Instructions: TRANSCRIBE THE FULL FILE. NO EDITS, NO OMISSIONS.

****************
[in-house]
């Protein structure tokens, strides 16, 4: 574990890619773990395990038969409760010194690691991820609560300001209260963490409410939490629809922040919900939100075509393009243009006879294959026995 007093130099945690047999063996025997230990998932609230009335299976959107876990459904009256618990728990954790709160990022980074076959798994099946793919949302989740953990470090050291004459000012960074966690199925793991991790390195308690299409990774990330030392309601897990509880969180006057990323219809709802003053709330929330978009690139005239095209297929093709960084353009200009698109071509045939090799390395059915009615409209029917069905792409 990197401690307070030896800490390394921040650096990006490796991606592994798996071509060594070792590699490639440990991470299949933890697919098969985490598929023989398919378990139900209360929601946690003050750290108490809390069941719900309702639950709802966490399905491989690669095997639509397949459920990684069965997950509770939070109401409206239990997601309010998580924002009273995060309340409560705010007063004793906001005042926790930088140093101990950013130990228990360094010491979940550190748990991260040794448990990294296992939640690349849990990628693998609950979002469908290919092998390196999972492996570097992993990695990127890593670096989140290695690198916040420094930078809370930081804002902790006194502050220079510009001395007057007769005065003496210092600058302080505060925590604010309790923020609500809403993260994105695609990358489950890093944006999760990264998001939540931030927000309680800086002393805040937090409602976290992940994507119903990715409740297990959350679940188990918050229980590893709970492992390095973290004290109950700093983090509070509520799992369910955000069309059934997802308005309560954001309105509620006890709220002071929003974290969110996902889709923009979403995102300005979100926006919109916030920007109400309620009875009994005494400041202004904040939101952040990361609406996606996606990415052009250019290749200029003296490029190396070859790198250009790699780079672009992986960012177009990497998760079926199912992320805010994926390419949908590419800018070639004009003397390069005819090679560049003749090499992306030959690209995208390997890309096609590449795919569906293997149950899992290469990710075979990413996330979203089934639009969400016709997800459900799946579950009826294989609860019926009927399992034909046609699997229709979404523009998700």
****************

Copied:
[in-house]
């Protein structure tokens, strides 16, 4: 574990890619773990395990038969409760010194690691991820609560300001209260963490409410939490629809922040919900939100075509393009243009006879294959026995 007093130099945690047999063996025997230990998932609230009335299976959107876990459904009256618990728990954790709160990022980074076959798994099946793919949302989740953990470090050291004459000012960074966690199925793991991790390195308690299409990774990330030392309601897990509880969180006057990323219809709802003053709330929330978009690139005239095209297929093709960084353009200009698109071509045939090799390395059915009615409209029917069905792409 990197401690307070030896800490390394921040650096990006490796991606592994798996071509060594070792590699490639440990991470299949933890697919098969985490598929023989398919378990139900209360929601946690003050750290108490809390069941719900309702639950709802966490399905491989690669095997639509397949459920990684069965997950509770939070109401409206239990997601309010998580924002009273995060309340409560705010007063004793906001005042926790930088140093101990950013130990228990360094010491979940550190748990991260040794448990990294296992939640690349849990990628693998609950979002469908290919092998390196999972492996570097992993990695990127890593670096989140290695690198916040420094930078809370930081804002902790006194502050220079510009001395007057007769005065003496210092600058302080505060925590604010309790923020609500809403993260994105695609990358489950890093944006999760990264998001939540931030927000309680800086002393805040937090409602976290992940994507119903990715409740297990959350679940188990918050229980590893709970492992390095973290004290109950700093983090509070509520799992369910955000069309059934997802308005309560954001309105509620006890709220002071929003974290969110996902889709923009979403995102300005979100926006919109916030920007109400309620009875009994005494400041202004904040939101952040990361609406996606996606990415052009250019290749200029003296490029190396070859790198250009790699780079672009992986960012177009990497998760079926199912992320805010994926390419949908590419800018070639004009003397390069005819090679560049003749090499992306030959690209995208390997890309096609590449795919569906293997149950899992290469990710075979990413996330979203089934639009969400016709997800459900799946579950009826294989609860019926009927399992034909046609699997229709979404523009998700």